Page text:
By Ed Thompson

The pandemic has brought us a number of challenges. In the beginning, it was whether to suspend in-person worship. Then it quickly became about how we put our worship services online. That segued into how to do session meetings online. It was one thing after another. In some ways, it still is.

Although we seem to have turned a corner in the last few weeks, there are still some unsolved quandaries. As churches resume in-person worship, which brings its own set of challenges, it seems one of the biggest questions facing us is how to present meaningful hybrid worship services. Or is that even possible?

Many churches report that they have had more people watching their worship services online than they ever had present for in-person worship. When we resume in-person worship, do we just leave those people behind? It occurs to me that would be like the people of Israel traveling through the wilderness and when they get to the Jordan River and are about to enter the Promised Land, they say to the people that have been travelling with them, “Well, thanks for being with us during our journey. We don’t really care if you continue on with us or not. To be honest, we’ll do just fine by ourselves. Good luck.” To me, that just seems mean. Yet, if we abandon our online options, we’re essentially turning our backs on the people who have joined us during these past 15 months.

If we simply use a single camera that focuses on the pulpit to present a livestream of the worship service in the sanctuary, we’re not treating our audience much better than that. It is as if we consider them second class citizens. They might as well be looking through the window or listening from outside the front door or maybe even listening from the back door or from the basement.

So, how can we make worship an opportunity for people to experience the presence of God whether they are in the sanctuary or watching us on Zoom, Facebook, or our own YouTube channel? Maybe it will take doing two worship services – one in-person and one available online. Maybe it will take getting better equipment. Maybe it will take putting up screens – screens of significant size and not just the size of a computer screen – so that people in the sanctuary can actually see the people who are watching online.

In addition, how can we help the folks who have joined us virtually during the pandemic feel like they are an important and valued part of our community in ways that go beyond worship? How can we help people who have been with us prior to the pandemic recognize that the people who may have never set foot in the building are an important and valued part of our community? How can we blend these two groups? Or is that even possible? Maybe we should think of it as two yoked congregations – one meeting in-person, the other existing online. I’m not sure if that analogy is even helpful.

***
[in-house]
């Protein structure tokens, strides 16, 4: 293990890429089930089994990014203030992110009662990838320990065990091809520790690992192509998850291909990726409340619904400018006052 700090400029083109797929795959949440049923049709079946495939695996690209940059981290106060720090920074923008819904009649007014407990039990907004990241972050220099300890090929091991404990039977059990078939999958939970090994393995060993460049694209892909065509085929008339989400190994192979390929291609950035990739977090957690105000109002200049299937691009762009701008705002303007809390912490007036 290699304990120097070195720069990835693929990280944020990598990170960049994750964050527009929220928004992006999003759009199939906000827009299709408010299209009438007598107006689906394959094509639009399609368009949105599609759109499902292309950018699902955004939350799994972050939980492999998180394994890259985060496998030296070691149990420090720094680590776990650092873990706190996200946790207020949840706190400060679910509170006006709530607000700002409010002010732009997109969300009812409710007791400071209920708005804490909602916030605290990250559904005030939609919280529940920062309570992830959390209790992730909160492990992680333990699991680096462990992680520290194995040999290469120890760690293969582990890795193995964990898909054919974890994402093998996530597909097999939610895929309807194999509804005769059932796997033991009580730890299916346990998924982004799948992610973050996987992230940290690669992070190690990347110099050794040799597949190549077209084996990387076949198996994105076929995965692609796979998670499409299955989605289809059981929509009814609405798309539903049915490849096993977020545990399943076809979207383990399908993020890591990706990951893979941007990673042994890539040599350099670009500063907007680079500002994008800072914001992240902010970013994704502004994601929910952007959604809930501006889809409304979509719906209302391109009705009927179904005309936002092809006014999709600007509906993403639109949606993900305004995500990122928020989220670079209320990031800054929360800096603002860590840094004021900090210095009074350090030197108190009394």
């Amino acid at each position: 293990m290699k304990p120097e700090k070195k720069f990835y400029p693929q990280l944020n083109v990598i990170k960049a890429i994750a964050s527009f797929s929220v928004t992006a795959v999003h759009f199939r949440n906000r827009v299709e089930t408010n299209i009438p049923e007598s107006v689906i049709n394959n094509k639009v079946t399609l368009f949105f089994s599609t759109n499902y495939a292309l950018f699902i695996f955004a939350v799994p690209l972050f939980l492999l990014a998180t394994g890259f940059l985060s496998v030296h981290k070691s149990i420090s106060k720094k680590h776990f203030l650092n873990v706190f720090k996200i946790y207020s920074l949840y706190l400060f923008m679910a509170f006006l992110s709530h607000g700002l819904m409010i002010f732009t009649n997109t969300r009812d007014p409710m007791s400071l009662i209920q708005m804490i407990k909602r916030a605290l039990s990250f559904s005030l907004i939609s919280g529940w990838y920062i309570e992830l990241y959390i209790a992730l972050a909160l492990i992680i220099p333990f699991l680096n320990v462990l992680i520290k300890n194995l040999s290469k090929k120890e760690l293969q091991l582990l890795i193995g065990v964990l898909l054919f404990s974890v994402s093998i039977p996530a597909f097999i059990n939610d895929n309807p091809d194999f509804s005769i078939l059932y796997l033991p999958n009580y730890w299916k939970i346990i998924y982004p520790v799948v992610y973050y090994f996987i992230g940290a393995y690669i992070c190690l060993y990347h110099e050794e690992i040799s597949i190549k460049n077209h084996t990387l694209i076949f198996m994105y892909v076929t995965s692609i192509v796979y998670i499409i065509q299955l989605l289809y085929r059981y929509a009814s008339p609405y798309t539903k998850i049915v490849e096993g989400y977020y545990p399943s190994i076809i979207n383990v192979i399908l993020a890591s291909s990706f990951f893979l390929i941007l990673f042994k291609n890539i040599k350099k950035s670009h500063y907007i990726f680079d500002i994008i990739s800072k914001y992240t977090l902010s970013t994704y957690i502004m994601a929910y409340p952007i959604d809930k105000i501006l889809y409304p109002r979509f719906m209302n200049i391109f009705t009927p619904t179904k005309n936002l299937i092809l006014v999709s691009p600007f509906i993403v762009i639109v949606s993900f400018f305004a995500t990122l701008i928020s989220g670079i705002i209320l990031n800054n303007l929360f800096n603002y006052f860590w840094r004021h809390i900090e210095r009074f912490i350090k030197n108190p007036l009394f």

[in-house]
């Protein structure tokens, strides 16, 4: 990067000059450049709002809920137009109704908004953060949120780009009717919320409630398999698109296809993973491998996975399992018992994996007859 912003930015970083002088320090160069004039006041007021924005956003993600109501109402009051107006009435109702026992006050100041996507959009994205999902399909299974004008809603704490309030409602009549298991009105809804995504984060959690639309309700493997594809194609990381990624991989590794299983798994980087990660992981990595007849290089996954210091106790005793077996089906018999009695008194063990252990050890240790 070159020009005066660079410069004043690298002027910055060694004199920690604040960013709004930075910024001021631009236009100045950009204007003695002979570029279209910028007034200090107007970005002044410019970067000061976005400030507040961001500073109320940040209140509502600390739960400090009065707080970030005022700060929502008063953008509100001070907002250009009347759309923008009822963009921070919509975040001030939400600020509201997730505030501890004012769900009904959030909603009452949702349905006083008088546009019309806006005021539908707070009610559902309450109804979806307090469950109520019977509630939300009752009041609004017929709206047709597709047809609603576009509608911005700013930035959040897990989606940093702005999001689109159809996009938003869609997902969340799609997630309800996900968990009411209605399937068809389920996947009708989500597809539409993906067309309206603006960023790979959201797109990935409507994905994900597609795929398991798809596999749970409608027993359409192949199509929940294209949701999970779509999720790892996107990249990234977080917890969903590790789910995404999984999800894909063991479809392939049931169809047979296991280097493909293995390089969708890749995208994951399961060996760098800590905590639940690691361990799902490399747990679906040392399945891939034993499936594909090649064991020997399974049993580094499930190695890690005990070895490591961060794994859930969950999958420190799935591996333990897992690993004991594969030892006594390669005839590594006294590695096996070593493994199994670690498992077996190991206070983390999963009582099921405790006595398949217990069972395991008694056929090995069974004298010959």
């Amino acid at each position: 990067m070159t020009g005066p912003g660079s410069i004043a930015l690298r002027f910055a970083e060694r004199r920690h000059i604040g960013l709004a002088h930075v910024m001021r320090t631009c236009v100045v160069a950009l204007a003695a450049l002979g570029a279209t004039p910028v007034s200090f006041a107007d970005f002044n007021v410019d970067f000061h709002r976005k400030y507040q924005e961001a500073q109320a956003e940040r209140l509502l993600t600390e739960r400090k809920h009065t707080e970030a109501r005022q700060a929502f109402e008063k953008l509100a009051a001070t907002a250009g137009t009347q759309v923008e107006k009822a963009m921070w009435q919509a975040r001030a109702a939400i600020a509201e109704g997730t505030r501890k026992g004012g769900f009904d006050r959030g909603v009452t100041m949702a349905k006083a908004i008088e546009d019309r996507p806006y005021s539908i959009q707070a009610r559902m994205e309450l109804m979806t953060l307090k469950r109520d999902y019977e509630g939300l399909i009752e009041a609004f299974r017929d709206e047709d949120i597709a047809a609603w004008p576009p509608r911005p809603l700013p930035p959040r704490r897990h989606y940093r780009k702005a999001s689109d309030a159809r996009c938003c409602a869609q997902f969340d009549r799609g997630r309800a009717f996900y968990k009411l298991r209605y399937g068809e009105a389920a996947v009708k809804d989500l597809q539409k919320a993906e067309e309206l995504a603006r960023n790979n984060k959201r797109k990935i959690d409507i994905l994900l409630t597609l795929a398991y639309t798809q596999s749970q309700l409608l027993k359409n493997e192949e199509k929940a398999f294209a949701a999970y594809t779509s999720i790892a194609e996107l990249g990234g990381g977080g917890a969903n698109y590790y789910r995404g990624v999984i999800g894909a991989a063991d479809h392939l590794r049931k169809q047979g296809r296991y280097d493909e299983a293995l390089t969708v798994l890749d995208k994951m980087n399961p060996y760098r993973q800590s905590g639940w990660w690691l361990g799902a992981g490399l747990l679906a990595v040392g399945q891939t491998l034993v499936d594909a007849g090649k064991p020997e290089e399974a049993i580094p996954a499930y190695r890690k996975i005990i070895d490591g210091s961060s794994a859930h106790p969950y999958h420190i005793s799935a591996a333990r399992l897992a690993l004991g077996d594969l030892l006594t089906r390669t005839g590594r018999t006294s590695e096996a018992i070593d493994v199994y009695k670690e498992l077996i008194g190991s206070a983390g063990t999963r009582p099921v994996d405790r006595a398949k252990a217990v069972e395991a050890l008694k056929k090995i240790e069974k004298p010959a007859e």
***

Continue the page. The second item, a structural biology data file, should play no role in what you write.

I think moving back into the building also raises questions of how a church can partner with other community groups so that our building buzzes with energy during the week, rather than sitting empty most of the time. Doing that might also help our neighbors recognize the positive impact we have on the community instead of wondering whether our church is still open or not. I probably hear or see that question about one of our churches at least once a month.

A third question that I’ve been thinking about is how do we teach/train/prepare our ruling elders so that they 1) know the basics of the Book of Order, 2) understand the essential tenets of the Reformed tradition and what distinguishes us from other Christian groups, and 3) can articulate in their own words what Jesus Christ means to them? That question certainly predates the current pandemic, but the longer we put off doing something about it, the weaker our theology and the weaker our faith is going to be.            

We can react with fear to these challenges. We can react with sadness. Or we can see them as opportunities. No one asked for this pandemic. It is simply the hand we have been dealt. However, the God who can bring life out of death and who has defeated both sin and evil can use this time to help us grow in a variety of ways. God’s people have always faced challenges. Maybe this one is different, but God created us with brains and has called us to use our imaginations. There may not be easy or obvious answers. However, if we can start facing these problems instead of giving into the temptation of just going back to normal, then I believe that God will show us a way forward.